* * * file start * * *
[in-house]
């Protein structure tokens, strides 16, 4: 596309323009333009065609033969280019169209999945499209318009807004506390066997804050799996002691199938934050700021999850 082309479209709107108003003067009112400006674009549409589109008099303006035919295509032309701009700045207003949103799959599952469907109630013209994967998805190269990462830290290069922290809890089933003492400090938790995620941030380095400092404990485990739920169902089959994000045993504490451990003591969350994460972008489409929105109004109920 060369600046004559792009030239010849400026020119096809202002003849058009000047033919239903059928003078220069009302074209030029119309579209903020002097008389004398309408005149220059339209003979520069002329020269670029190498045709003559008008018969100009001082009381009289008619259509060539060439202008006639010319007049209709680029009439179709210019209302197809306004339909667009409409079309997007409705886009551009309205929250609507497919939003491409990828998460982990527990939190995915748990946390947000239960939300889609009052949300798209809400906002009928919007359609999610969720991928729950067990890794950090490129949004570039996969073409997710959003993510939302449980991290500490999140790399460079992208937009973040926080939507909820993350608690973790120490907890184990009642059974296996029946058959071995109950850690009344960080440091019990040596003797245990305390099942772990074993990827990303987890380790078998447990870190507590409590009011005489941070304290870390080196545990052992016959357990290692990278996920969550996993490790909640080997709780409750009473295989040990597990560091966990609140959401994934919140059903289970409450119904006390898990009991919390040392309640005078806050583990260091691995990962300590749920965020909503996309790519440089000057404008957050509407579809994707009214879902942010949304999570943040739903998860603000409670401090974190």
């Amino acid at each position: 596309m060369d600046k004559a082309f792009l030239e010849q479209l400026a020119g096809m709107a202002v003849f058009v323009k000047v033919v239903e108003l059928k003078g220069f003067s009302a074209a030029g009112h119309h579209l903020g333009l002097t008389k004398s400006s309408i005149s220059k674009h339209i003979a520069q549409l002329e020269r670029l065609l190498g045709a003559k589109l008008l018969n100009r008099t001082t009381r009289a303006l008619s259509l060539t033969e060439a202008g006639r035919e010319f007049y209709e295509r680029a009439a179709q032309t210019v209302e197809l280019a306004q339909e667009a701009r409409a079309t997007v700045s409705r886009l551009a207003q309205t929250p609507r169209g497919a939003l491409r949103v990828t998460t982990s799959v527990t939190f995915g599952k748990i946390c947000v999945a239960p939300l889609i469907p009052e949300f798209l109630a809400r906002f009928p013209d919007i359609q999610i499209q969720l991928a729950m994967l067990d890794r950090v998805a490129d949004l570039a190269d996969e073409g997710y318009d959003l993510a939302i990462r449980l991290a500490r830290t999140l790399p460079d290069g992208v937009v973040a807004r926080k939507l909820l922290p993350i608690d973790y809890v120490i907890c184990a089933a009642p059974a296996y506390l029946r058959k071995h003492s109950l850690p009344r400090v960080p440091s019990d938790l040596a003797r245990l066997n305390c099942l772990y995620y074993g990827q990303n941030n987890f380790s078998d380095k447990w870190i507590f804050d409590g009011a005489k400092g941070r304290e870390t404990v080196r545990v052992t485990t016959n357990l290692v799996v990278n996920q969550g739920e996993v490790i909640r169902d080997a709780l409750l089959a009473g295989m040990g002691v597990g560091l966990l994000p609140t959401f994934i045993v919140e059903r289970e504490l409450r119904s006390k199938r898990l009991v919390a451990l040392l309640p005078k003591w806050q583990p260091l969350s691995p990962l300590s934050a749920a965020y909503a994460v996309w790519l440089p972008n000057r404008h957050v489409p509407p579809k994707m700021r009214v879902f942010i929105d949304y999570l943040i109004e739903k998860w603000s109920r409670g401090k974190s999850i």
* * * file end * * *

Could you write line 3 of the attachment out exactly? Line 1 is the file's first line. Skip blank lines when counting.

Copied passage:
């Amino acid at each position: 596309m060369d600046k004559a082309f792009l030239e010849q479209l400026a020119g096809m709107a202002v003849f058009v323009k000047v033919v239903e108003l059928k003078g220069f003067s009302a074209a030029g009112h119309h579209l903020g333009l002097t008389k004398s400006s309408i005149s220059k674009h339209i003979a520069q549409l002329e020269r670029l065609l190498g045709a003559k589109l008008l018969n100009r008099t001082t009381r009289a303006l008619s259509l060539t033969e060439a202008g006639r035919e010319f007049y209709e295509r680029a009439a179709q032309t210019v209302e197809l280019a306004q339909e667009a701009r409409a079309t997007v700045s409705r886009l551009a207003q309205t929250p609507r169209g497919a939003l491409r949103v990828t998460t982990s799959v527990t939190f995915g599952k748990i946390c947000v999945a239960p939300l889609i469907p009052e949300f798209l109630a809400r906002f009928p013209d919007i359609q999610i499209q969720l991928a729950m994967l067990d890794r950090v998805a490129d949004l570039a190269d996969e073409g997710y318009d959003l993510a939302i990462r449980l991290a500490r830290t999140l790399p460079d290069g992208v937009v973040a807004r926080k939507l909820l922290p993350i608690d973790y809890v120490i907890c184990a089933a009642p059974a296996y506390l029946r058959k071995h003492s109950l850690p009344r400090v960080p440091s019990d938790l040596a003797r245990l066997n305390c099942l772990y995620y074993g990827q990303n941030n987890f380790s078998d380095k447990w870190i507590f804050d409590g009011a005489k400092g941070r304290e870390t404990v080196r545990v052992t485990t016959n357990l290692v799996v990278n996920q969550g739920e996993v490790i909640r169902d080997a709780l409750l089959a009473g295989m040990g002691v597990g560091l966990l994000p609140t959401f994934i045993v919140e059903r289970e504490l409450r119904s006390k199938r898990l009991v919390a451990l040392l309640p005078k003591w806050q583990p260091l969350s691995p990962l300590s934050a749920a965020y909503a994460v996309w790519l440089p972008n000057r404008h957050v489409p509407p579809k994707m700021r009214v879902f942010i929105d949304y999570l943040i109004e739903k998860w603000s109920r409670g401090k974190s999850i």